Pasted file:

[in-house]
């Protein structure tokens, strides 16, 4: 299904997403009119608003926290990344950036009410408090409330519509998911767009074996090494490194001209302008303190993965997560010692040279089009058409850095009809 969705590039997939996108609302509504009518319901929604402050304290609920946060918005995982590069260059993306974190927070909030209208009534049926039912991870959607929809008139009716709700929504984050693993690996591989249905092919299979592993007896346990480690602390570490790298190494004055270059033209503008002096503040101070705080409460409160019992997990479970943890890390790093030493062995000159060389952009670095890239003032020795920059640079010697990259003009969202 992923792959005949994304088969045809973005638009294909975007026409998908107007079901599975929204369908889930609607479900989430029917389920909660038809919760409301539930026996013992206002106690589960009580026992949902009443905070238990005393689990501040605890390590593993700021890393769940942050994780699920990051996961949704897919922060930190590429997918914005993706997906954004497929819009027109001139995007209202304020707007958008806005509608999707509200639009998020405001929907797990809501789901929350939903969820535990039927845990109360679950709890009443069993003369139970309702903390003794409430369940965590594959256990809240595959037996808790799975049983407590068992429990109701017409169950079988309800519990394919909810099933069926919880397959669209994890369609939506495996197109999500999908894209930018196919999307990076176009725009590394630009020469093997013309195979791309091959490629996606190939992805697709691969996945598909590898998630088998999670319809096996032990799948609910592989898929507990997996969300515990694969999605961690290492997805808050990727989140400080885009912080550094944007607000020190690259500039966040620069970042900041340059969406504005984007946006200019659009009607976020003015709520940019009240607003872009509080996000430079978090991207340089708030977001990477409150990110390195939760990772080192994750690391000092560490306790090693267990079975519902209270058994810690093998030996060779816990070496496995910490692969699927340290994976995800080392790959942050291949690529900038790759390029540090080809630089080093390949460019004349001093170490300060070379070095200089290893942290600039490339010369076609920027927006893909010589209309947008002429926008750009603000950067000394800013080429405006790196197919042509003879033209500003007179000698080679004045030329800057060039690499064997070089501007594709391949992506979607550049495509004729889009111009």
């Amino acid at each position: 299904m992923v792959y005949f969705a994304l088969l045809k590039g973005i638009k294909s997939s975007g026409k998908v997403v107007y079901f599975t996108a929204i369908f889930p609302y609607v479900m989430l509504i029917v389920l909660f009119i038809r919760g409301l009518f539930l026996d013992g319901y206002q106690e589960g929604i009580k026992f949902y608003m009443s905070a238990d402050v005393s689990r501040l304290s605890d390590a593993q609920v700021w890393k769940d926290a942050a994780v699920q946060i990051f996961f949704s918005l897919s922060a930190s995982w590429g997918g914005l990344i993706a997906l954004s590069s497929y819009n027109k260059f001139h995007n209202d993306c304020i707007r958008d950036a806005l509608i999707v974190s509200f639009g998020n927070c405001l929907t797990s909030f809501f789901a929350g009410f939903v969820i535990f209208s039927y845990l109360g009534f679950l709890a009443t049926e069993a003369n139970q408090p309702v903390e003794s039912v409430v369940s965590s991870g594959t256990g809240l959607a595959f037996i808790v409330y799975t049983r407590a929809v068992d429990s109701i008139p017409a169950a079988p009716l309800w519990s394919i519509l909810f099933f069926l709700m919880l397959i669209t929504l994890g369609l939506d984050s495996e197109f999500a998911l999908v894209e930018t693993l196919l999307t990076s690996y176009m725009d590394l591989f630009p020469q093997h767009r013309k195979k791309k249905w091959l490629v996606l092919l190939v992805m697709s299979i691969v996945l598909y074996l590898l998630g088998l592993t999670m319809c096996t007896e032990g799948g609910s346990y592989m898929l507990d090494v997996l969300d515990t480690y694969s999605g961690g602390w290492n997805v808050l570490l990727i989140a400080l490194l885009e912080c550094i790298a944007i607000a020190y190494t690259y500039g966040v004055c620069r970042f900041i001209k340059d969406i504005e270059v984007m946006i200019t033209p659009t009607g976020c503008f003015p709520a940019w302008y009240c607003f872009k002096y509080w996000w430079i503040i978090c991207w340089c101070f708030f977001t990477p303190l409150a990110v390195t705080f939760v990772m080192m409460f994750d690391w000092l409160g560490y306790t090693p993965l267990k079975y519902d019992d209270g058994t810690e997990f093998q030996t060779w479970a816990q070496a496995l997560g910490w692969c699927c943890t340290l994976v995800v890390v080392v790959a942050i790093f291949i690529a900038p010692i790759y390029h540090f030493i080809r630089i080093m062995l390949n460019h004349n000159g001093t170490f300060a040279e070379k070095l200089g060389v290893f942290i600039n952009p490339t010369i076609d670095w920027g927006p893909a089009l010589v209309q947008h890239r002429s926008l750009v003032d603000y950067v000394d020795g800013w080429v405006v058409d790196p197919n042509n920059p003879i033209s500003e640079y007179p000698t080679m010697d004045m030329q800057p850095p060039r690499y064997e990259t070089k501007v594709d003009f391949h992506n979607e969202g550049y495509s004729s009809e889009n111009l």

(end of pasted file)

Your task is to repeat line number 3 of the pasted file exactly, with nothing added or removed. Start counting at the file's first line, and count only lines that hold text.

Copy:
């Amino acid at each position: 299904m992923v792959y005949f969705a994304l088969l045809k590039g973005i638009k294909s997939s975007g026409k998908v997403v107007y079901f599975t996108a929204i369908f889930p609302y609607v479900m989430l509504i029917v389920l909660f009119i038809r919760g409301l009518f539930l026996d013992g319901y206002q106690e589960g929604i009580k026992f949902y608003m009443s905070a238990d402050v005393s689990r501040l304290s605890d390590a593993q609920v700021w890393k769940d926290a942050a994780v699920q946060i990051f996961f949704s918005l897919s922060a930190s995982w590429g997918g914005l990344i993706a997906l954004s590069s497929y819009n027109k260059f001139h995007n209202d993306c304020i707007r958008d950036a806005l509608i999707v974190s509200f639009g998020n927070c405001l929907t797990s909030f809501f789901a929350g009410f939903v969820i535990f209208s039927y845990l109360g009534f679950l709890a009443t049926e069993a003369n139970q408090p309702v903390e003794s039912v409430v369940s965590s991870g594959t256990g809240l959607a595959f037996i808790v409330y799975t049983r407590a929809v068992d429990s109701i008139p017409a169950a079988p009716l309800w519990s394919i519509l909810f099933f069926l709700m919880l397959i669209t929504l994890g369609l939506d984050s495996e197109f999500a998911l999908v894209e930018t693993l196919l999307t990076s690996y176009m725009d590394l591989f630009p020469q093997h767009r013309k195979k791309k249905w091959l490629v996606l092919l190939v992805m697709s299979i691969v996945l598909y074996l590898l998630g088998l592993t999670m319809c096996t007896e032990g799948g609910s346990y592989m898929l507990d090494v997996l969300d515990t480690y694969s999605g961690g602390w290492n997805v808050l570490l990727i989140a400080l490194l885009e912080c550094i790298a944007i607000a020190y190494t690259y500039g966040v004055c620069r970042f900041i001209k340059d969406i504005e270059v984007m946006i200019t033209p659009t009607g976020c503008f003015p709520a940019w302008y009240c607003f872009k002096y509080w996000w430079i503040i978090c991207w340089c101070f708030f977001t990477p303190l409150a990110v390195t705080f939760v990772m080192m409460f994750d690391w000092l409160g560490y306790t090693p993965l267990k079975y519902d019992d209270g058994t810690e997990f093998q030996t060779w479970a816990q070496a496995l997560g910490w692969c699927c943890t340290l994976v995800v890390v080392v790959a942050i790093f291949i690529a900038p010692i790759y390029h540090f030493i080809r630089i080093m062995l390949n460019h004349n000159g001093t170490f300060a040279e070379k070095l200089g060389v290893f942290i600039n952009p490339t010369i076609d670095w920027g927006p893909a089009l010589v209309q947008h890239r002429s926008l750009v003032d603000y950067v000394d020795g800013w080429v405006v058409d790196p197919n042509n920059p003879i033209s500003e640079y007179p000698t080679m010697d004045m030329q800057p850095p060039r690499y064997e990259t070089k501007v594709d003009f391949h992506n979607e969202g550049y495509s004729s009809e889009n111009l």